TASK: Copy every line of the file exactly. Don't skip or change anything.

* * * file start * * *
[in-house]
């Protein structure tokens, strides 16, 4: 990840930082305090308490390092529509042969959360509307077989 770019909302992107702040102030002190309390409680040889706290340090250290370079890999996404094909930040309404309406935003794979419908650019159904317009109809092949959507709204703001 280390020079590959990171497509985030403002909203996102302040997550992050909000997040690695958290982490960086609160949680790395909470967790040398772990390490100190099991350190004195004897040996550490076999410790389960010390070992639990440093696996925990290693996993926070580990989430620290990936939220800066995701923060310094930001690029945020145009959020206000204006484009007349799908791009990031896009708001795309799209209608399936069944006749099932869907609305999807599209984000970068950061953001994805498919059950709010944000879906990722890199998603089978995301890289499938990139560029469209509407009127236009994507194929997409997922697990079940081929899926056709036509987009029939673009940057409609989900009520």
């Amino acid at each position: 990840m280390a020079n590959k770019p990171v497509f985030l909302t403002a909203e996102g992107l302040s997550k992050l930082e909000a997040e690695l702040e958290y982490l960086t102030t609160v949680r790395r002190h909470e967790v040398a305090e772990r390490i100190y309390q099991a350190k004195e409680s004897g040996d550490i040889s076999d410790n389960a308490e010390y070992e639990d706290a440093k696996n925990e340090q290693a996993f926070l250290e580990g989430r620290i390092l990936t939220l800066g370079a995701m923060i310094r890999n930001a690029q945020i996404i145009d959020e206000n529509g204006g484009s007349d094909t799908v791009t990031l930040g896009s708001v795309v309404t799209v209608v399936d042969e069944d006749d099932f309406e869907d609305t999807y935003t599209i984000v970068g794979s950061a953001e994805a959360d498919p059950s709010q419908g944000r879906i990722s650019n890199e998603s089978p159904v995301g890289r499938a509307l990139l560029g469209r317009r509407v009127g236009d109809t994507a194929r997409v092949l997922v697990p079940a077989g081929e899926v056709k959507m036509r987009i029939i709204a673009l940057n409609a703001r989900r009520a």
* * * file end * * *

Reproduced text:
[in-house]
């Protein structure tokens, strides 16, 4: 990840930082305090308490390092529509042969959360509307077989 770019909302992107702040102030002190309390409680040889706290340090250290370079890999996404094909930040309404309406935003794979419908650019159904317009109809092949959507709204703001 280390020079590959990171497509985030403002909203996102302040997550992050909000997040690695958290982490960086609160949680790395909470967790040398772990390490100190099991350190004195004897040996550490076999410790389960010390070992639990440093696996925990290693996993926070580990989430620290990936939220800066995701923060310094930001690029945020145009959020206000204006484009007349799908791009990031896009708001795309799209209608399936069944006749099932869907609305999807599209984000970068950061953001994805498919059950709010944000879906990722890199998603089978995301890289499938990139560029469209509407009127236009994507194929997409997922697990079940081929899926056709036509987009029939673009940057409609989900009520």
């Amino acid at each position: 990840m280390a020079n590959k770019p990171v497509f985030l909302t403002a909203e996102g992107l302040s997550k992050l930082e909000a997040e690695l702040e958290y982490l960086t102030t609160v949680r790395r002190h909470e967790v040398a305090e772990r390490i100190y309390q099991a350190k004195e409680s004897g040996d550490i040889s076999d410790n389960a308490e010390y070992e639990d706290a440093k696996n925990e340090q290693a996993f926070l250290e580990g989430r620290i390092l990936t939220l800066g370079a995701m923060i310094r890999n930001a690029q945020i996404i145009d959020e206000n529509g204006g484009s007349d094909t799908v791009t990031l930040g896009s708001v795309v309404t799209v209608v399936d042969e069944d006749d099932f309406e869907d609305t999807y935003t599209i984000v970068g794979s950061a953001e994805a959360d498919p059950s709010q419908g944000r879906i990722s650019n890199e998603s089978p159904v995301g890289r499938a509307l990139l560029g469209r317009r509407v009127g236009d109809t994507a194929r997409v092949l997922v697990p079940a077989g081929e899926v056709k959507m036509r987009i029939i709204a673009l940057n409609a703001r989900r009520a």